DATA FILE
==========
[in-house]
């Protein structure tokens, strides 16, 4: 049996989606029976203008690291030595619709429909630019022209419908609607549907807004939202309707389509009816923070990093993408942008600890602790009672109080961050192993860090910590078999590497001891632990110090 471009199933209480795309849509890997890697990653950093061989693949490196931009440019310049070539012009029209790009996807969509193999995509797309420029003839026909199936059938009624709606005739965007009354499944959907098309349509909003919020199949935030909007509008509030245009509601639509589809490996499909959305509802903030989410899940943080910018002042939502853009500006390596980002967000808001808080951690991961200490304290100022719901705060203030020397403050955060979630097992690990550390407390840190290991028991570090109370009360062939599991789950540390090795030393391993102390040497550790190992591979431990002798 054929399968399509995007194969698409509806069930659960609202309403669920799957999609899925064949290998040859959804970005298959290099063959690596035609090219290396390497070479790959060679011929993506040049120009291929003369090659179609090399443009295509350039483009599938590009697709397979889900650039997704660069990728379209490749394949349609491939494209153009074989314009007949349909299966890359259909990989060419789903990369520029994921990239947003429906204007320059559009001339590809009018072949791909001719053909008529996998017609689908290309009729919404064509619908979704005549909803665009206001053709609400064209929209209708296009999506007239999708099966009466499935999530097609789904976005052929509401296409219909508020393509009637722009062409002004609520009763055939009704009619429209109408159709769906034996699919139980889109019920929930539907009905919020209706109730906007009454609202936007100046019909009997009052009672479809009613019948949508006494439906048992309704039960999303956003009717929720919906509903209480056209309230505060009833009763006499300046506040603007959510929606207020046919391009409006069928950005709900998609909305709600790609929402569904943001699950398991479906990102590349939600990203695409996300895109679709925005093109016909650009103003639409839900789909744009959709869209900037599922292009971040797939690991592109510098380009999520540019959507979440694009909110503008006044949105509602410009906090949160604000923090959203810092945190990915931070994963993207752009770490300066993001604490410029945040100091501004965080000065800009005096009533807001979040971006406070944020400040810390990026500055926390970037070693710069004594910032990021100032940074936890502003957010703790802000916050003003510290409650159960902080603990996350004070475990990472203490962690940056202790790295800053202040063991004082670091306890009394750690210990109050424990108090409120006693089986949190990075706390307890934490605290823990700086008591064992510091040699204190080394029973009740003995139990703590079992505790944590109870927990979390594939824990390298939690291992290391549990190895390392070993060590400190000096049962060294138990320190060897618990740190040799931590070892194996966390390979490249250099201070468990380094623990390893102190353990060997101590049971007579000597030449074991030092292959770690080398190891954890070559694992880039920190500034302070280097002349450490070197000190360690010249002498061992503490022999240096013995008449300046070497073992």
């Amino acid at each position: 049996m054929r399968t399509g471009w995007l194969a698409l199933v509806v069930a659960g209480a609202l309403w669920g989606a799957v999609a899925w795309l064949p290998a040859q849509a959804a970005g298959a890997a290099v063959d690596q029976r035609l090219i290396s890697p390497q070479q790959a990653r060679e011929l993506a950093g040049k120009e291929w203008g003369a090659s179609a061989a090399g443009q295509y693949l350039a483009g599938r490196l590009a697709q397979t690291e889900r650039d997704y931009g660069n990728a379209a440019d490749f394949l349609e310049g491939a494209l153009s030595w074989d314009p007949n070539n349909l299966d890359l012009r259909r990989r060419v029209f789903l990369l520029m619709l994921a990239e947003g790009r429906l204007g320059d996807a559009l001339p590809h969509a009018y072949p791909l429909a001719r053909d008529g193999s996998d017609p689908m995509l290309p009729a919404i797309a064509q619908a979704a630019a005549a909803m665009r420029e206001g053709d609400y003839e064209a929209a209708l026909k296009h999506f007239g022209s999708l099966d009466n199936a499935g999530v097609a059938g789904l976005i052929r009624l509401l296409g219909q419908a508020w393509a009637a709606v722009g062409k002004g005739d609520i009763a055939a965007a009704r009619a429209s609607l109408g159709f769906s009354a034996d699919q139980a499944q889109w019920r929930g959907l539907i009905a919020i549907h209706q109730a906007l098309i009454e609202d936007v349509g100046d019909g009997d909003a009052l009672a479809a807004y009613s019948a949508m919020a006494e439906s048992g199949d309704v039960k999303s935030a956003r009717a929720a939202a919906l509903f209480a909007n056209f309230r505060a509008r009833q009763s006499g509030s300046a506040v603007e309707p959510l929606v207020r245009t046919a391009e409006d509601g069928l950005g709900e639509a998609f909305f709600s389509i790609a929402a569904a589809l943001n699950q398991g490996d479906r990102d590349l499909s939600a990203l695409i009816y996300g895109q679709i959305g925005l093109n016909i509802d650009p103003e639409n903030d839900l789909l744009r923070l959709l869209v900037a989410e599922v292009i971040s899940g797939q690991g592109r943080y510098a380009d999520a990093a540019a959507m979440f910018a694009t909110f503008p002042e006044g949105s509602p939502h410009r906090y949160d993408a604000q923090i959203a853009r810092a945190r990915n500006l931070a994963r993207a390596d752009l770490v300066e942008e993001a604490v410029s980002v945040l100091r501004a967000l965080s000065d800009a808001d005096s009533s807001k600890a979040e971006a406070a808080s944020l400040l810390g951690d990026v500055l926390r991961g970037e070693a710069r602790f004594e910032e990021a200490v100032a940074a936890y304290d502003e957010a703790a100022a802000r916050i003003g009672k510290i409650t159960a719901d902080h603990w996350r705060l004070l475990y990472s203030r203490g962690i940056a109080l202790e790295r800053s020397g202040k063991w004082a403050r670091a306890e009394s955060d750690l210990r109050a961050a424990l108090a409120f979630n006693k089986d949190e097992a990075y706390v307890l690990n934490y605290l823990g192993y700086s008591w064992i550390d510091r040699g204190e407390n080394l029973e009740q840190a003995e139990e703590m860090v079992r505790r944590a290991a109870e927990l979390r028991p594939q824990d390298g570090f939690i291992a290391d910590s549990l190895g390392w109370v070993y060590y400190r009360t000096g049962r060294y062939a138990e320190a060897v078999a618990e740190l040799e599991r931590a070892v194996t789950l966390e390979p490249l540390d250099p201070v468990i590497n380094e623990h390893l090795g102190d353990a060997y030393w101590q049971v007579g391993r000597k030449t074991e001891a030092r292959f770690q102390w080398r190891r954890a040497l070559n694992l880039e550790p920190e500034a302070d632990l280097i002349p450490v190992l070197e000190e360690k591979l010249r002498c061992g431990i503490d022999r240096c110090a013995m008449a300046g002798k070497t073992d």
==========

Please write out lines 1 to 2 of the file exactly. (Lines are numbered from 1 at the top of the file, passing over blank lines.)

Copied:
[in-house]
């Protein structure tokens, strides 16, 4: 049996989606029976203008690291030595619709429909630019022209419908609607549907807004939202309707389509009816923070990093993408942008600890602790009672109080961050192993860090910590078999590497001891632990110090 471009199933209480795309849509890997890697990653950093061989693949490196931009440019310049070539012009029209790009996807969509193999995509797309420029003839026909199936059938009624709606005739965007009354499944959907098309349509909003919020199949935030909007509008509030245009509601639509589809490996499909959305509802903030989410899940943080910018002042939502853009500006390596980002967000808001808080951690991961200490304290100022719901705060203030020397403050955060979630097992690990550390407390840190290991028991570090109370009360062939599991789950540390090795030393391993102390040497550790190992591979431990002798 054929399968399509995007194969698409509806069930659960609202309403669920799957999609899925064949290998040859959804970005298959290099063959690596035609090219290396390497070479790959060679011929993506040049120009291929003369090659179609090399443009295509350039483009599938590009697709397979889900650039997704660069990728379209490749394949349609491939494209153009074989314009007949349909299966890359259909990989060419789903990369520029994921990239947003429906204007320059559009001339590809009018072949791909001719053909008529996998017609689908290309009729919404064509619908979704005549909803665009206001053709609400064209929209209708296009999506007239999708099966009466499935999530097609789904976005052929509401296409219909508020393509009637722009062409002004609520009763055939009704009619429209109408159709769906034996699919139980889109019920929930539907009905919020209706109730906007009454609202936007100046019909009997009052009672479809009613019948949508006494439906048992309704039960999303956003009717929720919906509903209480056209309230505060009833009763006499300046506040603007959510929606207020046919391009409006069928950005709900998609909305709600790609929402569904943001699950398991479906990102590349939600990203695409996300895109679709925005093109016909650009103003639409839900789909744009959709869209900037599922292009971040797939690991592109510098380009999520540019959507979440694009909110503008006044949105509602410009906090949160604000923090959203810092945190990915931070994963993207752009770490300066993001604490410029945040100091501004965080000065800009005096009533807001979040971006406070944020400040810390990026500055926390970037070693710069004594910032990021100032940074936890502003957010703790802000916050003003510290409650159960902080603990996350004070475990990472203490962690940056202790790295800053202040063991004082670091306890009394750690210990109050424990108090409120006693089986949190990075706390307890934490605290823990700086008591064992510091040699204190080394029973009740003995139990703590079992505790944590109870927990979390594939824990390298939690291992290391549990190895390392070993060590400190000096049962060294138990320190060897618990740190040799931590070892194996966390390979490249250099201070468990380094623990390893102190353990060997101590049971007579000597030449074991030092292959770690080398190891954890070559694992880039920190500034302070280097002349450490070197000190360690010249002498061992503490022999240096013995008449300046070497073992």